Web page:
Following about five hours of deliberations, a jury decided Friday which cousin killed the ranch foreman of the Moore Brothers rice farming operation in Colusa County, and the answer was the one sitting in the defendant's chair.
Paul Roger Moore, 49, is facing life in prison with no chance of parole after his first-degree murder conviction with the special-circumstance allegation that he killed Roberto Ayala, 43, by planting a bomb that exploded when the foreman was turning on an irrigation pump.
Eduardo Ayala, whose brother was killed July 16, 2011, while making his rounds on the Moore Brothers ranch, said outside court, "I waited 25 months and seven days and I don't know how many hours for this. It was a long time coming."
The case featured a detailed look at the troubled succession of an 1,800-acre agricultural operation that was supposed to go into its third generation of family farming.
The long-term future of Moore Brothers is in jeopardy as a result of the conviction of the man who was slated, according to his father's testimony, to take over 50 percent of the operation.
"It wasn't an easy decision at all," juror Donald Morris, 50, a UPS truck driver, said in an interview after the verdict was read about 5:20 p.m. in Sacramento Superior Court. "The jurors wanted to believe that Paul Moore was innocent. We were all reluctantly brought to the conclusion he was guilty by the evidence."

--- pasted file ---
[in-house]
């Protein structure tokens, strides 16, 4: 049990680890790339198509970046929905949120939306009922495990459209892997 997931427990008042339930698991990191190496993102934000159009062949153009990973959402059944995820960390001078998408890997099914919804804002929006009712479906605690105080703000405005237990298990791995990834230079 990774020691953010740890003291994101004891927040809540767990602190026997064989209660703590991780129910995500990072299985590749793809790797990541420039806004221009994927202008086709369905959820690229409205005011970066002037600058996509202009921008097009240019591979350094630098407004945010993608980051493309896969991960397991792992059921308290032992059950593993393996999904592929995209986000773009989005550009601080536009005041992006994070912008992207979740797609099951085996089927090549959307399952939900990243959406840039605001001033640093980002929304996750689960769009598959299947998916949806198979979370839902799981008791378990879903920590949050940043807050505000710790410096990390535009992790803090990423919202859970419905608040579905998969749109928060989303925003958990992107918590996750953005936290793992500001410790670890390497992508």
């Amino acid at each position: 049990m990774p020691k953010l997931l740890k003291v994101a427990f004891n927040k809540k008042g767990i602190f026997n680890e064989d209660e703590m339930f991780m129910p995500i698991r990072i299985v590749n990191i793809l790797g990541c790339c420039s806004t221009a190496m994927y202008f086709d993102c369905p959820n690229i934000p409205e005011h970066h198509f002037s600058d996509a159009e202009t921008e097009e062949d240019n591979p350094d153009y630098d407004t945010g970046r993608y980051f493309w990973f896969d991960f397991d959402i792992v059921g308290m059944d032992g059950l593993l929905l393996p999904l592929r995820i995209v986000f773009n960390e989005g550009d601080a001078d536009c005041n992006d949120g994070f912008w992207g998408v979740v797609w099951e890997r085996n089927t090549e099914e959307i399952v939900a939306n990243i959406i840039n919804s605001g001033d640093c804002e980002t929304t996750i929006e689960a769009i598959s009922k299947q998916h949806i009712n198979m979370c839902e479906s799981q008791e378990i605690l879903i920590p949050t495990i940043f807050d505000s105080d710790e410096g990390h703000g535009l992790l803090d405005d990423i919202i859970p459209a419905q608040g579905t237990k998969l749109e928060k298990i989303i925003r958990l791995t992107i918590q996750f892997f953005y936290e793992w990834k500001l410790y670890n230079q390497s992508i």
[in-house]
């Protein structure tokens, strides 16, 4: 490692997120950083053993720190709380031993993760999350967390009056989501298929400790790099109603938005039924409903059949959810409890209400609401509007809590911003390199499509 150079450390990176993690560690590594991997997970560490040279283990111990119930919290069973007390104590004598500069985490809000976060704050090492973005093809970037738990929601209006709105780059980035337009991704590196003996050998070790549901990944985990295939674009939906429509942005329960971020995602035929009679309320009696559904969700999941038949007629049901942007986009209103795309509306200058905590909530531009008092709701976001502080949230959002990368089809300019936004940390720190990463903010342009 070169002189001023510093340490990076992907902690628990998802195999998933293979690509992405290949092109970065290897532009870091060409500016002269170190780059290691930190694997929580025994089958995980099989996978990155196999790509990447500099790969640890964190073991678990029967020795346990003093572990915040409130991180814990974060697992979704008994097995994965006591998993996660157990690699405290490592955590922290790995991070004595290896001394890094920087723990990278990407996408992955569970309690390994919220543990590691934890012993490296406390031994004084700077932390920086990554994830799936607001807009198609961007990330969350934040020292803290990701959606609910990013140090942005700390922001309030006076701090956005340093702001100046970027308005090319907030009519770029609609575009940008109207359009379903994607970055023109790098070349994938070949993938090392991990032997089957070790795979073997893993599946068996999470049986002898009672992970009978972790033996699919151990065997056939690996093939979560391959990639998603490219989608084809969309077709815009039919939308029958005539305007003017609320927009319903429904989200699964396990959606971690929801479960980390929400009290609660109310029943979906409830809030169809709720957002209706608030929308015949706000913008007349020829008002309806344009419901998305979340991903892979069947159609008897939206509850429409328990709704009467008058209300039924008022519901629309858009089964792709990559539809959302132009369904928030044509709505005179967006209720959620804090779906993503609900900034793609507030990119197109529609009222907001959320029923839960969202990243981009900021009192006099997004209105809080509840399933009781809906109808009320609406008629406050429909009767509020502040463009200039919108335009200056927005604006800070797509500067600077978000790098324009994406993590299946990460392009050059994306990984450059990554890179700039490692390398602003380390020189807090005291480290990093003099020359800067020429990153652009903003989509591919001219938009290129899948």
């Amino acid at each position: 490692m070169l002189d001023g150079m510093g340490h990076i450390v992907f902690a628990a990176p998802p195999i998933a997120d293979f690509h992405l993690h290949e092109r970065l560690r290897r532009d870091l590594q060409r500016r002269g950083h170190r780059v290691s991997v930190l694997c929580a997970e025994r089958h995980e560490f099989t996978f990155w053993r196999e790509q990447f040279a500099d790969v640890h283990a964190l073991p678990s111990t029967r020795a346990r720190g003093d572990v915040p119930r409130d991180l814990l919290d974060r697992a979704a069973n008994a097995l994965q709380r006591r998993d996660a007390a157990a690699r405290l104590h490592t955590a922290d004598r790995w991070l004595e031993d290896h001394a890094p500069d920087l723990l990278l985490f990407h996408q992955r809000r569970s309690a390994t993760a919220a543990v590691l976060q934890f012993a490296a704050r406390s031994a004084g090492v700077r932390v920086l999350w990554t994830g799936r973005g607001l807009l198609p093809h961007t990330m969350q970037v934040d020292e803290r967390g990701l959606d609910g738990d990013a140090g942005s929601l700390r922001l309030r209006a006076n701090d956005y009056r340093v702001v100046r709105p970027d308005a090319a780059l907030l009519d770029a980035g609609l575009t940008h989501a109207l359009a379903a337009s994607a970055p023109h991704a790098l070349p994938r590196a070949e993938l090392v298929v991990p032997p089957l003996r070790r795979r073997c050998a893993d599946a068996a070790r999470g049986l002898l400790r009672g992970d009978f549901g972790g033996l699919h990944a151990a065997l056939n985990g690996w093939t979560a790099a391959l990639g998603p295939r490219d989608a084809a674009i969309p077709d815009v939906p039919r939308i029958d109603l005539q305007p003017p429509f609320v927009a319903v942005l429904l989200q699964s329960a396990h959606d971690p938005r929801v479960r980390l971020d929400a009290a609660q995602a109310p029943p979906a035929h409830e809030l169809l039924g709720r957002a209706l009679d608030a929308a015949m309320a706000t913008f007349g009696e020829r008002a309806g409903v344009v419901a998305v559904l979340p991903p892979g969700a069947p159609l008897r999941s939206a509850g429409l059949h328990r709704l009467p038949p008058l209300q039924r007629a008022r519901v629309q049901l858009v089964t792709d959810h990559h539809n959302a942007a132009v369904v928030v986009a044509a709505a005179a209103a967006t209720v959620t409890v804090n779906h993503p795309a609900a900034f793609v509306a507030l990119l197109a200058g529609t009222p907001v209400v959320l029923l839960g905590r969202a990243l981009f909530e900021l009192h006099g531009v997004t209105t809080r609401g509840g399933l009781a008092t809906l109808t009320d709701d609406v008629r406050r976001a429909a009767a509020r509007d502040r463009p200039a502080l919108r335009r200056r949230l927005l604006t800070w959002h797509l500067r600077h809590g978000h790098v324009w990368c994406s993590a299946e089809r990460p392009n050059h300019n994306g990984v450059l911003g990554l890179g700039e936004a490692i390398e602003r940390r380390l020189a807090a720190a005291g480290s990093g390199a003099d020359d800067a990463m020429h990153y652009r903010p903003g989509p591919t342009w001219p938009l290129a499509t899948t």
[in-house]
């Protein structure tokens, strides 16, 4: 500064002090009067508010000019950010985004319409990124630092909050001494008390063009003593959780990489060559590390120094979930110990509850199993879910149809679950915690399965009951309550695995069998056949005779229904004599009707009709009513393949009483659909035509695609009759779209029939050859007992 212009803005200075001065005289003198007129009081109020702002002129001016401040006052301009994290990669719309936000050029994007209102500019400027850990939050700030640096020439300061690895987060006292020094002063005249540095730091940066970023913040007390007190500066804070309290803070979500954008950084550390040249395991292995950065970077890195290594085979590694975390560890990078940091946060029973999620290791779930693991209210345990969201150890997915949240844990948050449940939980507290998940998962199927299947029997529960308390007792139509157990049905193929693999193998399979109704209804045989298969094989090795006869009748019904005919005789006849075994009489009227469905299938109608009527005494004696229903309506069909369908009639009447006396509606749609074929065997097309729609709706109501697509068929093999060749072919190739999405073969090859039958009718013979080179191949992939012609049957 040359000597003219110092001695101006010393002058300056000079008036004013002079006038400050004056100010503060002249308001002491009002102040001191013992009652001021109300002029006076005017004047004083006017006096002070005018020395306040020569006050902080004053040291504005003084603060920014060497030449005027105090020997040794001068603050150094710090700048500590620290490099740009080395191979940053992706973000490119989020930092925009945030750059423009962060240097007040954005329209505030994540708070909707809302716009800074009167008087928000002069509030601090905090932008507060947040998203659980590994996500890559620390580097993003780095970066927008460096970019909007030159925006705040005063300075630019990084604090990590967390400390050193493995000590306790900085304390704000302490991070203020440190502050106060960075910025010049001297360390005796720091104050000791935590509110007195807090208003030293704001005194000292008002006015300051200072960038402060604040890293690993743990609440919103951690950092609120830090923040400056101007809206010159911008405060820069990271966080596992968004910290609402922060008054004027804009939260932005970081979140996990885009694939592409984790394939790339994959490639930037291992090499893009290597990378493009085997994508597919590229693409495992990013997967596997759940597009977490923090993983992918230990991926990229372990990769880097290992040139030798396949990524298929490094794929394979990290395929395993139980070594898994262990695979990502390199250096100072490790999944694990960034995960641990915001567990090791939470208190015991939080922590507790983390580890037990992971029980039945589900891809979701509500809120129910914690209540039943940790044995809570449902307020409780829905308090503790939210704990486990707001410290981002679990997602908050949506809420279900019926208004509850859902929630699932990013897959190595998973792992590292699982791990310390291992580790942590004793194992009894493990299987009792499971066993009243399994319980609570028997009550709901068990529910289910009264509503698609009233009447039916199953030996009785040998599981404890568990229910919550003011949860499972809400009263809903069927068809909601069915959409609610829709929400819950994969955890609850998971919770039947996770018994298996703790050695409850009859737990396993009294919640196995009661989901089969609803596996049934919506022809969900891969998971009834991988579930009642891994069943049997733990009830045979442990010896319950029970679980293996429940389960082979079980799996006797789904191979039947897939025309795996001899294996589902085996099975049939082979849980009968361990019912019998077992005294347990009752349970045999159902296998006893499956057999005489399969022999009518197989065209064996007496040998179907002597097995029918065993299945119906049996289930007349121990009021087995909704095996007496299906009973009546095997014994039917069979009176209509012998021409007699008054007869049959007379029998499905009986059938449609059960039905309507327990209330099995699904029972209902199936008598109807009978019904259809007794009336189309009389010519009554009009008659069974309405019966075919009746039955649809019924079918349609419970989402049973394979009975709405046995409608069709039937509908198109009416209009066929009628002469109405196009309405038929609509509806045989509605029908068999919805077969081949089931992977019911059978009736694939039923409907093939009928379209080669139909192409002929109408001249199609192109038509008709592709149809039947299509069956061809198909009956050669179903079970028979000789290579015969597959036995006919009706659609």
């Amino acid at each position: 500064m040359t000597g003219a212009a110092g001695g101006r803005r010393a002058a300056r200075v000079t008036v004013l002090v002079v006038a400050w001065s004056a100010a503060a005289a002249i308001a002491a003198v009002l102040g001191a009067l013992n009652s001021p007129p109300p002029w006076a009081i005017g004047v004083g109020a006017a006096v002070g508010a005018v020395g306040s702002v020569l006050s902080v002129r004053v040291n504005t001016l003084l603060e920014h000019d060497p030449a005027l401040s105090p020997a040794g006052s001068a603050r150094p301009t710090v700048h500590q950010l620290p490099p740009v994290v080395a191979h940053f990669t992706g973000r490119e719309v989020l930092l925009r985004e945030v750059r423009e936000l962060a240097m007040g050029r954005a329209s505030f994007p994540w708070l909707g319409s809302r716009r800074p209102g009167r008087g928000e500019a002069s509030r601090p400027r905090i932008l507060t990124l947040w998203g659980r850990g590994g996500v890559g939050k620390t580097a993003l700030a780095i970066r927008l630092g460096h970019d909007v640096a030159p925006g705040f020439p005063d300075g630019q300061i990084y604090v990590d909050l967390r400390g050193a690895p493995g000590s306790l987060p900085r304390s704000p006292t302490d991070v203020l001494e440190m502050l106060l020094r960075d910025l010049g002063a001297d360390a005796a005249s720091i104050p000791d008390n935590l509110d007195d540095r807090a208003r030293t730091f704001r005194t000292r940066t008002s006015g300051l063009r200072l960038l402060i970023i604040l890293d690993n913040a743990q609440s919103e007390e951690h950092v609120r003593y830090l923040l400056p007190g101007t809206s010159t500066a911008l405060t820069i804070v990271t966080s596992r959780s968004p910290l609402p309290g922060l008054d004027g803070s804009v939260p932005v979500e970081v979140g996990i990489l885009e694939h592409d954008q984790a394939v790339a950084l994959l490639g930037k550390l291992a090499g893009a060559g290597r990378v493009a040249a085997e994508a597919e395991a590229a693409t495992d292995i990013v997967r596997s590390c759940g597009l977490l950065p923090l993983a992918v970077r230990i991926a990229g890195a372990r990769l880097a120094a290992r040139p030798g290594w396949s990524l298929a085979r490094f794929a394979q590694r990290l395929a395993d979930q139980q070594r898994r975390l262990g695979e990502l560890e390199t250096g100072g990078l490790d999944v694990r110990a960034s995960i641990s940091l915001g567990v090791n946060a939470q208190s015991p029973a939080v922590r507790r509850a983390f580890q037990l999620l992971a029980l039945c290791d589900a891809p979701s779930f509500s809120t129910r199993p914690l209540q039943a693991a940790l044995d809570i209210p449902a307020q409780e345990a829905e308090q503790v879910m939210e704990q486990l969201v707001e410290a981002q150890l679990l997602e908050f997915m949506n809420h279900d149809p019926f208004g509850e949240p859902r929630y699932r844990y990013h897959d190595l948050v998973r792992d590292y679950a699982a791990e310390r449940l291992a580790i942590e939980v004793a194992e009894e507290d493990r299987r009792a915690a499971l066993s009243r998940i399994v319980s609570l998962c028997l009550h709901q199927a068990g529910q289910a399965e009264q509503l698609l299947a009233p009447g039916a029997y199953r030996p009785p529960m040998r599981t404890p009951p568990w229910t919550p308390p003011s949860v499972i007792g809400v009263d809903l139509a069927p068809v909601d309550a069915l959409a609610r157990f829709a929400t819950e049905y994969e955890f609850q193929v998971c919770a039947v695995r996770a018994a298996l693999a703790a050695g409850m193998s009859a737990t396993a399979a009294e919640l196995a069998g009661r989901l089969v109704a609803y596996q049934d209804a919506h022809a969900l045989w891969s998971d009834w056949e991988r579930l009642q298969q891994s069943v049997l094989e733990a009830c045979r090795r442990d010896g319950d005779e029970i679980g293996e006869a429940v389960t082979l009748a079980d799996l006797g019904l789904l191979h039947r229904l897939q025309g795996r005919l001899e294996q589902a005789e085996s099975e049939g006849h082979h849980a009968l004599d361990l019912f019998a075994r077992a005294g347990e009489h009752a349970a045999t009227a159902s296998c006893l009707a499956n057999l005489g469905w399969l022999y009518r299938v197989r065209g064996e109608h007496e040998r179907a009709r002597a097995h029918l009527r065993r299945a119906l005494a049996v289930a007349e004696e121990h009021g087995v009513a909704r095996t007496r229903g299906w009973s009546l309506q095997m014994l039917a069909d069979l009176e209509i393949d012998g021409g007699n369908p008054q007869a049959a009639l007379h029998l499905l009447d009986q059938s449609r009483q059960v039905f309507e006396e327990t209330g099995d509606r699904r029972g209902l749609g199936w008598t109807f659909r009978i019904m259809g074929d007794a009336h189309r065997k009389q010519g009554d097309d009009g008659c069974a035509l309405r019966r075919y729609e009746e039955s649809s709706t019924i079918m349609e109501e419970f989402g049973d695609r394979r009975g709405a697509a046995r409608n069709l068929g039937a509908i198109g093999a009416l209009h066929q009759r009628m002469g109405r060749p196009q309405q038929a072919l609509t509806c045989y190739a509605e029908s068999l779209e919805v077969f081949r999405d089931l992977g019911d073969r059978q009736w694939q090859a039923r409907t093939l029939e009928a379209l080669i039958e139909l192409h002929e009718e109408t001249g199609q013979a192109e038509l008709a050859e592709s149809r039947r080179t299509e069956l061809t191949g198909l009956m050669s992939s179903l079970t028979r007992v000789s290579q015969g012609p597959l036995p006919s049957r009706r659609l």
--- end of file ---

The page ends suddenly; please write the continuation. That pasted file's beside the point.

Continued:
Morris said there was "no smoking gun."
"It was the evidence as presented in total that made it impossible for us to find any other way," he said.
Throughout the trial, defense attorney Linda Parisi fired away at Paul Moore's cousin, Peter Moore, 50, in an attempt to shift the blame for the killing on him.
In the rebuttal argument Friday, special prosecutor David Druliner of the state attorney general's office outlined the heart of the case against Paul Moore in the booby-trap bombing murder of Ayala.
Investigators found an imprinted diagram of the blast device in Moore's house, he said. They also discovered at Moore's residence a printer with ink and paper "chemically indistinguishable," Druliner said, from the diagram the killer mailed to Colusa County detectives about a month after the explosion.
Druliner also pointed out that eight separate touches of Moore's fingerprints turned up on the implicating imprinted diagram.
"Either Paul Moore blew Roberto Ayala all over Colusa County murdered him or Peter (Moore) did," Druliner told the jury. "This evidence says Paul Moore did it, because there is no connection whatsoever to Peter Moore.
"He's got the printer," Druliner said of Paul Moore. "He's got the inks and he's got the paper used in this case. Wow. Pretty amazing, huh?"
Druliner presented to the jury a two-page writing by Paul Moore titled "My Life" that the prosecution said revealed the bitterness the defendant held for the farm operation, his family and Ayala.
The defendant wrote that even though he was the son of one of the owners, when he worked on the farm, "I was just another employee but treated worse than anyone else."
He said he was never included in the decision-making process while Roberto Ayala and his brother Eduardo, who replaced the victim as Moore Brothers foreman, were "included in the morning muster and have input in what will take place that day."